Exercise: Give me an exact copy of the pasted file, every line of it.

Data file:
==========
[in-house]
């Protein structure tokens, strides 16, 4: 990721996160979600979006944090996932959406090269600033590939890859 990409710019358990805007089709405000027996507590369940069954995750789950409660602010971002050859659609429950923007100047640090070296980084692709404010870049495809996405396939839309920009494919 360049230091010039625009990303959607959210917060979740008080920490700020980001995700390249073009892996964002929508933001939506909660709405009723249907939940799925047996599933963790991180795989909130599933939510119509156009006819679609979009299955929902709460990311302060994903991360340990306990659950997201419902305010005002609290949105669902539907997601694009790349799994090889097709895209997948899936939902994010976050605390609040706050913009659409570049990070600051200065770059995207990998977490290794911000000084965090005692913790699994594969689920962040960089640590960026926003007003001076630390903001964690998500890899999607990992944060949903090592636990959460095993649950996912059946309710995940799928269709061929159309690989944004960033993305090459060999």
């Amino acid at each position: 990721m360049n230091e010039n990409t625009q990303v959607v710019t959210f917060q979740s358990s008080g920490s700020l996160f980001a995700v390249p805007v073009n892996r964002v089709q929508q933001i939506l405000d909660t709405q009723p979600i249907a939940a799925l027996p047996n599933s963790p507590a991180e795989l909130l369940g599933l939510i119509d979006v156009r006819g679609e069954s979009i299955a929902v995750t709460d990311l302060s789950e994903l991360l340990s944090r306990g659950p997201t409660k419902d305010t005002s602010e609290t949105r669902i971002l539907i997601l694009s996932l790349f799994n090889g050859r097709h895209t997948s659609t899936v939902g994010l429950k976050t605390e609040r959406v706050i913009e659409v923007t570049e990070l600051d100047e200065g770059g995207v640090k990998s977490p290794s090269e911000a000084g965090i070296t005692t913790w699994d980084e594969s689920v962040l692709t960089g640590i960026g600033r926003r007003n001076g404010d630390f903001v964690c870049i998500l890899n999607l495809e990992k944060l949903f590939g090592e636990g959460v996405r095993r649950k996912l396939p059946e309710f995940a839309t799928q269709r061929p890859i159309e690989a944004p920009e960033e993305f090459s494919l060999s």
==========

[in-house]
């Protein structure tokens, strides 16, 4: 990721996160979600979006944090996932959406090269600033590939890859 990409710019358990805007089709405000027996507590369940069954995750789950409660602010971002050859659609429950923007100047640090070296980084692709404010870049495809996405396939839309920009494919 360049230091010039625009990303959607959210917060979740008080920490700020980001995700390249073009892996964002929508933001939506909660709405009723249907939940799925047996599933963790991180795989909130599933939510119509156009006819679609979009299955929902709460990311302060994903991360340990306990659950997201419902305010005002609290949105669902539907997601694009790349799994090889097709895209997948899936939902994010976050605390609040706050913009659409570049990070600051200065770059995207990998977490290794911000000084965090005692913790699994594969689920962040960089640590960026926003007003001076630390903001964690998500890899999607990992944060949903090592636990959460095993649950996912059946309710995940799928269709061929159309690989944004960033993305090459060999």
């Amino acid at each position: 990721m360049n230091e010039n990409t625009q990303v959607v710019t959210f917060q979740s358990s008080g920490s700020l996160f980001a995700v390249p805007v073009n892996r964002v089709q929508q933001i939506l405000d909660t709405q009723p979600i249907a939940a799925l027996p047996n599933s963790p507590a991180e795989l909130l369940g599933l939510i119509d979006v156009r006819g679609e069954s979009i299955a929902v995750t709460d990311l302060s789950e994903l991360l340990s944090r306990g659950p997201t409660k419902d305010t005002s602010e609290t949105r669902i971002l539907i997601l694009s996932l790349f799994n090889g050859r097709h895209t997948s659609t899936v939902g994010l429950k976050t605390e609040r959406v706050i913009e659409v923007t570049e990070l600051d100047e200065g770059g995207v640090k990998s977490p290794s090269e911000a000084g965090i070296t005692t913790w699994d980084e594969s689920v962040l692709t960089g640590i960026g600033r926003r007003n001076g404010d630390f903001v964690c870049i998500l890899n999607l495809e990992k944060l949903f590939g090592e636990g959460v996405r095993r649950k996912l396939p059946e309710f995940a839309t799928q269709r061929p890859i159309e690989a944004p920009e960033e993305f090459s494919l060999s």